B.C. high school students will soon have to complete four credits of Indigenous-focused coursework to graduate, and local First Nations leadership says it’s a good first step.
“I think it is a great start,” said Mel Aksidan, Lheidli T’enneh First Nation’s acting education manager and member of the newly formed Indigenous Education Leadership Table (IELT).
“There’s a lack of understanding and without understanding, people can’t show empathy to Indigenous people and Indigenous issues and that lack of education is what is affecting where Indigenous people stand in our world.”
The Ministry of Education says the new requirement — the first of its kind in Canada — will be in effect for students graduating in the 2023-2024 school year.
The ministry says it collaborated with the First Nations Education Steering Committee on the graduation requirement and was guided by the United Nations Declaration on the Rights of Indigenous Peoples.
It plans to consult with Indigenous communities this spring to address gaps in the K-12 curriculum.
The change is also in response to the Truth and Reconciliation Commission’s report on the residential school system, which recommended that an age-appropriate curriculum on residential schools, treaties and Aboriginal peoples’ contributions to Canada be mandatory for kindergarten to Grade 12 students.
Pam Spooner, director of Indigenous Education at School District No. 57 (SD57), said the requirement builds upon work already underway within the district.
For example, the district includes a component of the English 10 curriculum that focuses on First Nations literature and storytelling and has courses under development that focus on science, art history and music in an Indigenous context.
There is also a Tse'khene language course already approved and available from the provincial government plus another under development that will teach the Dakelh language.
“We've got a land-based teacher. We've got Indigenous teachers who go out and do literacy on the land, and literacy with other classrooms, so we've already been building people up and providing resources to staff.”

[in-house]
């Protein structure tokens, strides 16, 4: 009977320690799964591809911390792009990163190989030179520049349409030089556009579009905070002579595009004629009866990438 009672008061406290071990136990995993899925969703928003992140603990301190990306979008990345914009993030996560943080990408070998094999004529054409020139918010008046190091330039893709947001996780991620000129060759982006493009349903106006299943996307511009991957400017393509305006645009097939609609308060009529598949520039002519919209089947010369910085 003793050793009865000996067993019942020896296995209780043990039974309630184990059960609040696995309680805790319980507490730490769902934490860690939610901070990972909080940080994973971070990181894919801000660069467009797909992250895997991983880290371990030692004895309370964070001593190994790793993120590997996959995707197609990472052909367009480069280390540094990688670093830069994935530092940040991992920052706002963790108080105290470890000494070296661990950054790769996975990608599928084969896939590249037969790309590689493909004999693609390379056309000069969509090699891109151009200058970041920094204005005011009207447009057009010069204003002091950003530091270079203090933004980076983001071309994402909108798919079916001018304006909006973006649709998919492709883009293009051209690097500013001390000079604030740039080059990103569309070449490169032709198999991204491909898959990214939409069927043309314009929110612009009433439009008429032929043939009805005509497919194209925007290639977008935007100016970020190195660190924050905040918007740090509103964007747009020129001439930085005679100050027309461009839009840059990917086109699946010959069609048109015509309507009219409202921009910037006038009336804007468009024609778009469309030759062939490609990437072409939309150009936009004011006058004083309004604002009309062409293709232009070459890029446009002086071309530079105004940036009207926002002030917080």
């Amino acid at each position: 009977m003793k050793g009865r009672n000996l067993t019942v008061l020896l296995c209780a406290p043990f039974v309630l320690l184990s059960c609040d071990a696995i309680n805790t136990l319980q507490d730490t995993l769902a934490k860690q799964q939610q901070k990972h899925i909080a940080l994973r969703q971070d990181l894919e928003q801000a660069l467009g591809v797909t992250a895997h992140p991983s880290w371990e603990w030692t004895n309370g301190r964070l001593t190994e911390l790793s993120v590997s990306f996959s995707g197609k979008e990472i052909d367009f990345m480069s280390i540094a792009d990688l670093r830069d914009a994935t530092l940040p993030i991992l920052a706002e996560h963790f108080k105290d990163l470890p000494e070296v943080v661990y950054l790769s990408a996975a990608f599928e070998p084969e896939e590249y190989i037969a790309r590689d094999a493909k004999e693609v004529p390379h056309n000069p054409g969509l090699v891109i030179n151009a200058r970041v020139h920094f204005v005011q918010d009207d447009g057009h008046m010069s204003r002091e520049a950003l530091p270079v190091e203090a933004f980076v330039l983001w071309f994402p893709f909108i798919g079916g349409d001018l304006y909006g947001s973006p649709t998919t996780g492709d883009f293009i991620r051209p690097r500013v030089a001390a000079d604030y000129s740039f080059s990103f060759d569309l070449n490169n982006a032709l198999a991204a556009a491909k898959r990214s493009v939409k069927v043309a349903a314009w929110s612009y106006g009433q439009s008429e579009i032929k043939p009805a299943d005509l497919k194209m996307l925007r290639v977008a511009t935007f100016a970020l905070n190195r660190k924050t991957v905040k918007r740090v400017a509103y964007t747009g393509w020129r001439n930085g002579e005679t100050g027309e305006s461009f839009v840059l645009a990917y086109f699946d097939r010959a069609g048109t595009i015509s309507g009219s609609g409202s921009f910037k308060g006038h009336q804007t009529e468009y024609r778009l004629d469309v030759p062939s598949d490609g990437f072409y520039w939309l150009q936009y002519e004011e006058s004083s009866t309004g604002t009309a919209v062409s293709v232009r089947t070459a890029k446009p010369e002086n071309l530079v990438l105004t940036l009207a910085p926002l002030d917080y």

Spooner also noted that four credits out of the required 80 to graduate is a small percentage of what is mandatory, and most students already receive two Indigenous-focused credits through their English 10 requirement.
“Now post-secondary institutions are doing more with respect to reconciliation learning as well. All sorts of cultural sensitivity training is happening across the board, so I think that those little four credits is only going to be a first step,” added Spooner.
“I think when we teach the youth today alongside us, I think we'll start slowly eliminating some of those systemic racism views or stereotypes that people have and so that could change our society in the future.”
Spooner said Indigenous graduation rates are thirty percent below non-Indigenous graduates in the district which has 3,800 Indigenous students making up 30 per cent of the student population, the highest percentage out of all sixty school districts in the province.
“This work doesn't just fall on the shoulders of Indigenous people, we need our allies to help us in this work as well,” added Spooner.
“It is difficult and there's going to be naysayers and the community or within the district itself, but we need those allies to stand up as well and voice their priorities and why they think it's important to learn the real Canadian history too.”
SD57 has also begun meeting with the IELT, a partnership between a Lheidli T’enneh First Nation and McLeod Lake Indian Band (MLIB), to work towards Indigenous Education reforms in the district.
“We completed our second meeting and as IELT we identified strategic priorities, what can we push for Indigenous education in SD57 from now until the end of this school year,” noted Aksidan.
He said the IELT is advocating for new anti-racism and anti-Indigenous racism policies, an Indigenous superintendent to serve as a representative on senior staff, better reporting on Indigenous students and funding, as well as an external ombudsperson.
“With the IELT we are not only looking out for Indigenous people or the local nations but we are looking out for everyone by pushing for education on Indigenous issues so everyone has an understanding and that is the only way we will see change, when everyone understand the true history of Canada and the true impact it’s had on Indigenous people,” said Akisdan.
The IELT, which formed in January, works collaboratively with the district in a government-to-government model using Dakelh Pitt House protocols.
Although the IELT is newly formed, Akisdan is said he’s hopeful it will have a positive impact on the district and may serve as model which could be implemented in other districts around the province.
In terms of the Indigenous-focused grad requirements, the Ministry of Education is currently accepting online feedback from students, parents, caregivers, teachers, school district staff, Indigenous communities, and the public.
Feedback will be compiled by an independent research firm into a “What We Heard” report which will be provided to the Ministry of Education.